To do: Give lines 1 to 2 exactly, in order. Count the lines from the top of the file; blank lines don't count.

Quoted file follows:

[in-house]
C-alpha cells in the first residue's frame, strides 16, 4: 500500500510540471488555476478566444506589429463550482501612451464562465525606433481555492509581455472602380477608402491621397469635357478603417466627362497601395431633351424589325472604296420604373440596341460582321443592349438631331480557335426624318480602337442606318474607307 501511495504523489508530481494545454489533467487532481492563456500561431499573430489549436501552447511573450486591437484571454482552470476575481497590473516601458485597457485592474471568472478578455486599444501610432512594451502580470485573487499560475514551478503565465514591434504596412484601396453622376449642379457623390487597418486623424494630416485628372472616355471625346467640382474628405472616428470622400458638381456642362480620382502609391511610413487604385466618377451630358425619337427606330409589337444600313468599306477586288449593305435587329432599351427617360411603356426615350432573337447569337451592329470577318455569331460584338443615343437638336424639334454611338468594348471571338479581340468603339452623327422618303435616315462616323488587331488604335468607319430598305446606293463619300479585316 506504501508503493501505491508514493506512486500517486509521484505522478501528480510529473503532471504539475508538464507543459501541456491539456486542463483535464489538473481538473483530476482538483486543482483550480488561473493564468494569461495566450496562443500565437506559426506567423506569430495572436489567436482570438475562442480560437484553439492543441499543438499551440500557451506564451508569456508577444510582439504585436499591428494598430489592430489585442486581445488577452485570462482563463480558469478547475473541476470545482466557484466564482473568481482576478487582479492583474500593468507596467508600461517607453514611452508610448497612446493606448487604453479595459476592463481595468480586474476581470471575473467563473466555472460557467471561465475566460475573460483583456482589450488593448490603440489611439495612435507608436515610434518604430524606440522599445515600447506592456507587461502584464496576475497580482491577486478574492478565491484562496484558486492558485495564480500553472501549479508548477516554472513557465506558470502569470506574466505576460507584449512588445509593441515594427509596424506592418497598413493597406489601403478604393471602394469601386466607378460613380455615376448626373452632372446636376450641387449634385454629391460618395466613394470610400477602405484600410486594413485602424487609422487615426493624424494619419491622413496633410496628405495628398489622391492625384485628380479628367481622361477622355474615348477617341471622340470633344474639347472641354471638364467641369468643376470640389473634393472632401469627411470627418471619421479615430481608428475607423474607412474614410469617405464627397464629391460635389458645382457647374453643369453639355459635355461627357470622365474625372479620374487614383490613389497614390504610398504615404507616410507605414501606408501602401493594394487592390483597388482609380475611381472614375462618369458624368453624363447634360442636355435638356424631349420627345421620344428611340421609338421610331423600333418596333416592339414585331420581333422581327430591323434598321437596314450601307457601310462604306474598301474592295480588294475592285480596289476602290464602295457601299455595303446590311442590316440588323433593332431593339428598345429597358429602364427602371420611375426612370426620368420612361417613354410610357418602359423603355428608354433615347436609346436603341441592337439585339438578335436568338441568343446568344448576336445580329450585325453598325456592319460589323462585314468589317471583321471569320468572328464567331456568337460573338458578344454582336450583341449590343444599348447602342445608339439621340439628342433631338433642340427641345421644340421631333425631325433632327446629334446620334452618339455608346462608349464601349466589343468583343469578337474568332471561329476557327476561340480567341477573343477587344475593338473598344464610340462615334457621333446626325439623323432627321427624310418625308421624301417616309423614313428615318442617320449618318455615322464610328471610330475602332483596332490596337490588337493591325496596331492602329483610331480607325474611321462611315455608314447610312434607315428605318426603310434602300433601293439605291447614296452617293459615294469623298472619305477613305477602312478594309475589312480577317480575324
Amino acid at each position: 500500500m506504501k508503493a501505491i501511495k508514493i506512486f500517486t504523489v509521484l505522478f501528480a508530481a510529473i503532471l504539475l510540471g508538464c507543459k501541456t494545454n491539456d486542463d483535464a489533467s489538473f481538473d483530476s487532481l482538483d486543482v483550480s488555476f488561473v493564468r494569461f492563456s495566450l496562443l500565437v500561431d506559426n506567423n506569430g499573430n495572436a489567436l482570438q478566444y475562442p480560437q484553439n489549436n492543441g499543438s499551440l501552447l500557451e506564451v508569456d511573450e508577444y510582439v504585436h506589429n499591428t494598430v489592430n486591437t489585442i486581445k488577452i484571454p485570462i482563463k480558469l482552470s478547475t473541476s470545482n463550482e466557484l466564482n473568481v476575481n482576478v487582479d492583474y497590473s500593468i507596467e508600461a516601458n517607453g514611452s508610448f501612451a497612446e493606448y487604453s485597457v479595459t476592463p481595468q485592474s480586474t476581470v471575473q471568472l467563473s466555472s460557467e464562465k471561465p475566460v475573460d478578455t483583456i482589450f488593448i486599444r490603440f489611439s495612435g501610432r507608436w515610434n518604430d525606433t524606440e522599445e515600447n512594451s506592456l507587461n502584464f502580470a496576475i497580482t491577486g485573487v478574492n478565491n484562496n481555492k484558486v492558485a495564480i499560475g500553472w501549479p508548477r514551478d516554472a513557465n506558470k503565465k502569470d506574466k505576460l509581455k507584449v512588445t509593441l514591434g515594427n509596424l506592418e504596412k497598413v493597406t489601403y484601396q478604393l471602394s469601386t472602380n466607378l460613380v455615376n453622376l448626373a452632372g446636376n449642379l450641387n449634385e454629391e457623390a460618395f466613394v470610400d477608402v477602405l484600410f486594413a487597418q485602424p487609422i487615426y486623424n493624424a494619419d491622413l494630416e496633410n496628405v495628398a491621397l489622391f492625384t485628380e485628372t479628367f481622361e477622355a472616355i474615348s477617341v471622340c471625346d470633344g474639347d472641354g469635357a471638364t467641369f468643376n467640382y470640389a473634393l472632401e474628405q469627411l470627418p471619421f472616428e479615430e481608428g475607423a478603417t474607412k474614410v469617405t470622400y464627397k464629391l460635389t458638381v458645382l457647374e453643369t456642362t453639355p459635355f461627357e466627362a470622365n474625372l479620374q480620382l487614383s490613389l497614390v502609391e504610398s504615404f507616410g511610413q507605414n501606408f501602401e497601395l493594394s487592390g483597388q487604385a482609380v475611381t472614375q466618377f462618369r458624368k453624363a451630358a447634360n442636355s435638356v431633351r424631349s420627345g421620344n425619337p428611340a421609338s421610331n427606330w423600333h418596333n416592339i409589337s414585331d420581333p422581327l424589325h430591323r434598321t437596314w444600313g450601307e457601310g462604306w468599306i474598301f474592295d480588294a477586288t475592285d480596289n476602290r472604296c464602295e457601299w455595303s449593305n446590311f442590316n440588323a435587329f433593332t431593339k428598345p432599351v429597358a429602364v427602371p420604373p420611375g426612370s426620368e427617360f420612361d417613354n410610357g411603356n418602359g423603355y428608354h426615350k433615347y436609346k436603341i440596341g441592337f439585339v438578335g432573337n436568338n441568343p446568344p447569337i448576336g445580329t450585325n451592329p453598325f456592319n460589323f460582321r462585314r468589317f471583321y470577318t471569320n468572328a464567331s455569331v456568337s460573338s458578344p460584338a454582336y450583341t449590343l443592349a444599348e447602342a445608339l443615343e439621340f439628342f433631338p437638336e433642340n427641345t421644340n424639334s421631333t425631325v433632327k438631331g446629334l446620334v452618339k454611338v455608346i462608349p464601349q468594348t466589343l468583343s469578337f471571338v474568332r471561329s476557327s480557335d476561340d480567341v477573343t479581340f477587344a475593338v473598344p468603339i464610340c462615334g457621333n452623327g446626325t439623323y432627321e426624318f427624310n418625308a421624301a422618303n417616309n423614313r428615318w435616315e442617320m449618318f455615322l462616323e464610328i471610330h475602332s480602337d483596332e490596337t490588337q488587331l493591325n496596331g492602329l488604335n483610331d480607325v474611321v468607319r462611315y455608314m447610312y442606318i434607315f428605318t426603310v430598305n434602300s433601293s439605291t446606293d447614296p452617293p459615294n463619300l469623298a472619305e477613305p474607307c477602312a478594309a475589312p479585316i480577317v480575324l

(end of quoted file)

[in-house]
C-alpha cells in the first residue's frame, strides 16, 4: 500500500510540471488555476478566444506589429463550482501612451464562465525606433481555492509581455472602380477608402491621397469635357478603417466627362497601395431633351424589325472604296420604373440596341460582321443592349438631331480557335426624318480602337442606318474607307 501511495504523489508530481494545454489533467487532481492563456500561431499573430489549436501552447511573450486591437484571454482552470476575481497590473516601458485597457485592474471568472478578455486599444501610432512594451502580470485573487499560475514551478503565465514591434504596412484601396453622376449642379457623390487597418486623424494630416485628372472616355471625346467640382474628405472616428470622400458638381456642362480620382502609391511610413487604385466618377451630358425619337427606330409589337444600313468599306477586288449593305435587329432599351427617360411603356426615350432573337447569337451592329470577318455569331460584338443615343437638336424639334454611338468594348471571338479581340468603339452623327422618303435616315462616323488587331488604335468607319430598305446606293463619300479585316 506504501508503493501505491508514493506512486500517486509521484505522478501528480510529473503532471504539475508538464507543459501541456491539456486542463483535464489538473481538473483530476482538483486543482483550480488561473493564468494569461495566450496562443500565437506559426506567423506569430495572436489567436482570438475562442480560437484553439492543441499543438499551440500557451506564451508569456508577444510582439504585436499591428494598430489592430489585442486581445488577452485570462482563463480558469478547475473541476470545482466557484466564482473568481482576478487582479492583474500593468507596467508600461517607453514611452508610448497612446493606448487604453479595459476592463481595468480586474476581470471575473467563473466555472460557467471561465475566460475573460483583456482589450488593448490603440489611439495612435507608436515610434518604430524606440522599445515600447506592456507587461502584464496576475497580482491577486478574492478565491484562496484558486492558485495564480500553472501549479508548477516554472513557465506558470502569470506574466505576460507584449512588445509593441515594427509596424506592418497598413493597406489601403478604393471602394469601386466607378460613380455615376448626373452632372446636376450641387449634385454629391460618395466613394470610400477602405484600410486594413485602424487609422487615426493624424494619419491622413496633410496628405495628398489622391492625384485628380479628367481622361477622355474615348477617341471622340470633344474639347472641354471638364467641369468643376470640389473634393472632401469627411470627418471619421479615430481608428475607423474607412474614410469617405464627397464629391460635389458645382457647374453643369453639355459635355461627357470622365474625372479620374487614383490613389497614390504610398504615404507616410507605414501606408501602401493594394487592390483597388482609380475611381472614375462618369458624368453624363447634360442636355435638356424631349420627345421620344428611340421609338421610331423600333418596333416592339414585331420581333422581327430591323434598321437596314450601307457601310462604306474598301474592295480588294475592285480596289476602290464602295457601299455595303446590311442590316440588323433593332431593339428598345429597358429602364427602371420611375426612370426620368420612361417613354410610357418602359423603355428608354433615347436609346436603341441592337439585339438578335436568338441568343446568344448576336445580329450585325453598325456592319460589323462585314468589317471583321471569320468572328464567331456568337460573338458578344454582336450583341449590343444599348447602342445608339439621340439628342433631338433642340427641345421644340421631333425631325433632327446629334446620334452618339455608346462608349464601349466589343468583343469578337474568332471561329476557327476561340480567341477573343477587344475593338473598344464610340462615334457621333446626325439623323432627321427624310418625308421624301417616309423614313428615318442617320449618318455615322464610328471610330475602332483596332490596337490588337493591325496596331492602329483610331480607325474611321462611315455608314447610312434607315428605318426603310434602300433601293439605291447614296452617293459615294469623298472619305477613305477602312478594309475589312480577317480575324